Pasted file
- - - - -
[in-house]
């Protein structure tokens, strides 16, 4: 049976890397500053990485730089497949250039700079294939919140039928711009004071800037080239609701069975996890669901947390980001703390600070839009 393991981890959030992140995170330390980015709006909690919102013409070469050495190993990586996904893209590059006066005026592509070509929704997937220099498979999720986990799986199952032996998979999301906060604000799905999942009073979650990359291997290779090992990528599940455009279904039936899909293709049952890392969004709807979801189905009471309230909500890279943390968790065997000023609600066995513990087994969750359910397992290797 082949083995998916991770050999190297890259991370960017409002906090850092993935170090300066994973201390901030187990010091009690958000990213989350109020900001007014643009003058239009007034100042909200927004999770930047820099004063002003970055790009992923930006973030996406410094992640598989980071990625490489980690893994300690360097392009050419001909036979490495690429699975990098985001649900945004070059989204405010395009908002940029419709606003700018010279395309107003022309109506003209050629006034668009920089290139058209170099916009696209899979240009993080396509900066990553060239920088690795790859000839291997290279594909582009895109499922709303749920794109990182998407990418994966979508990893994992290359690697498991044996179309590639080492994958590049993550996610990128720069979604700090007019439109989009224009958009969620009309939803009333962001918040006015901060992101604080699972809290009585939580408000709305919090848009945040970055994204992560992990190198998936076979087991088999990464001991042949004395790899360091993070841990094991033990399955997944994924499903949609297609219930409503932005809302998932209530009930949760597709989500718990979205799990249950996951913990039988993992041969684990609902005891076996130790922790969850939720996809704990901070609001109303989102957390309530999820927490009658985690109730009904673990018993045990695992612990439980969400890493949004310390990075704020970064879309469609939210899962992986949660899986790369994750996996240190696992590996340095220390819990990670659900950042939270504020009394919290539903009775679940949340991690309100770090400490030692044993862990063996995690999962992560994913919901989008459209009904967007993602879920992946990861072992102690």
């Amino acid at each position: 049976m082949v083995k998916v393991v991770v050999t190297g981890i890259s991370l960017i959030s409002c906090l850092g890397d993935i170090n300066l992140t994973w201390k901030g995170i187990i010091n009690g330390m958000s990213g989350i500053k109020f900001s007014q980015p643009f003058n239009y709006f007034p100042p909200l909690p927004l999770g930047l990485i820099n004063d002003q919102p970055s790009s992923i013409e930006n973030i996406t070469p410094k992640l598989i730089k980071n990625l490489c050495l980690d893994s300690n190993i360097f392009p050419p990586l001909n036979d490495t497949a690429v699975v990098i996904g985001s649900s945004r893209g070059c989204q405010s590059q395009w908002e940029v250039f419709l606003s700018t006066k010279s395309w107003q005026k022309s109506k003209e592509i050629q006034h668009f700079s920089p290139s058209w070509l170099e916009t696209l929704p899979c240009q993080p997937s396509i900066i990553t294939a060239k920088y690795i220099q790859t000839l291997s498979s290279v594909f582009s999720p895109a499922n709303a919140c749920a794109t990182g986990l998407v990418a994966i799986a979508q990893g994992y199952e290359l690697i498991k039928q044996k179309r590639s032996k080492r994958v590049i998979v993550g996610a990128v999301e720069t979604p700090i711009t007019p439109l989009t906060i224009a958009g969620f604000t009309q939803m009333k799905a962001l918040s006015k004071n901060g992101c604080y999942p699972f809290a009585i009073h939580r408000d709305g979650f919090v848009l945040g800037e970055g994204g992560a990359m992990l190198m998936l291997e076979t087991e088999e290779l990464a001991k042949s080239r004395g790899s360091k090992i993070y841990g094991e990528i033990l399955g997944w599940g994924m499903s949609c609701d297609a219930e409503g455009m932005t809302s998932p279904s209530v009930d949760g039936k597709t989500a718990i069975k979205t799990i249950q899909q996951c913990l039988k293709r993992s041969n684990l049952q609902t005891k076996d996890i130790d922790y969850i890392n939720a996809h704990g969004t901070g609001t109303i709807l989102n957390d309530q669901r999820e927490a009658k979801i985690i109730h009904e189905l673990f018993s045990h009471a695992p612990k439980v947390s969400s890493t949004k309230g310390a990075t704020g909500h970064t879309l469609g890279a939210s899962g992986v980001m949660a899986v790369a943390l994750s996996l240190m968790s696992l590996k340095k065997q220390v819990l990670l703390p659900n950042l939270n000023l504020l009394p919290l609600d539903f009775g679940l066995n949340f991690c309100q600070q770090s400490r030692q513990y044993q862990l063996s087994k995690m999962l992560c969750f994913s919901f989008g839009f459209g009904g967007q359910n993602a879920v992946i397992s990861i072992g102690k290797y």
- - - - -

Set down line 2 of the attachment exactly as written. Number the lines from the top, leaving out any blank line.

């Protein structure tokens, strides 16, 4: 049976890397500053990485730089497949250039700079294939919140039928711009004071800037080239609701069975996890669901947390980001703390600070839009 393991981890959030992140995170330390980015709006909690919102013409070469050495190993990586996904893209590059006066005026592509070509929704997937220099498979999720986990799986199952032996998979999301906060604000799905999942009073979650990359291997290779090992990528599940455009279904039936899909293709049952890392969004709807979801189905009471309230909500890279943390968790065997000023609600066995513990087994969750359910397992290797 082949083995998916991770050999190297890259991370960017409002906090850092993935170090300066994973201390901030187990010091009690958000990213989350109020900001007014643009003058239009007034100042909200927004999770930047820099004063002003970055790009992923930006973030996406410094992640598989980071990625490489980690893994300690360097392009050419001909036979490495690429699975990098985001649900945004070059989204405010395009908002940029419709606003700018010279395309107003022309109506003209050629006034668009920089290139058209170099916009696209899979240009993080396509900066990553060239920088690795790859000839291997290279594909582009895109499922709303749920794109990182998407990418994966979508990893994992290359690697498991044996179309590639080492994958590049993550996610990128720069979604700090007019439109989009224009958009969620009309939803009333962001918040006015901060992101604080699972809290009585939580408000709305919090848009945040970055994204992560992990190198998936076979087991088999990464001991042949004395790899360091993070841990094991033990399955997944994924499903949609297609219930409503932005809302998932209530009930949760597709989500718990979205799990249950996951913990039988993992041969684990609902005891076996130790922790969850939720996809704990901070609001109303989102957390309530999820927490009658985690109730009904673990018993045990695992612990439980969400890493949004310390990075704020970064879309469609939210899962992986949660899986790369994750996996240190696992590996340095220390819990990670659900950042939270504020009394919290539903009775679940949340991690309100770090400490030692044993862990063996995690999962992560994913919901989008459209009904967007993602879920992946990861072992102690």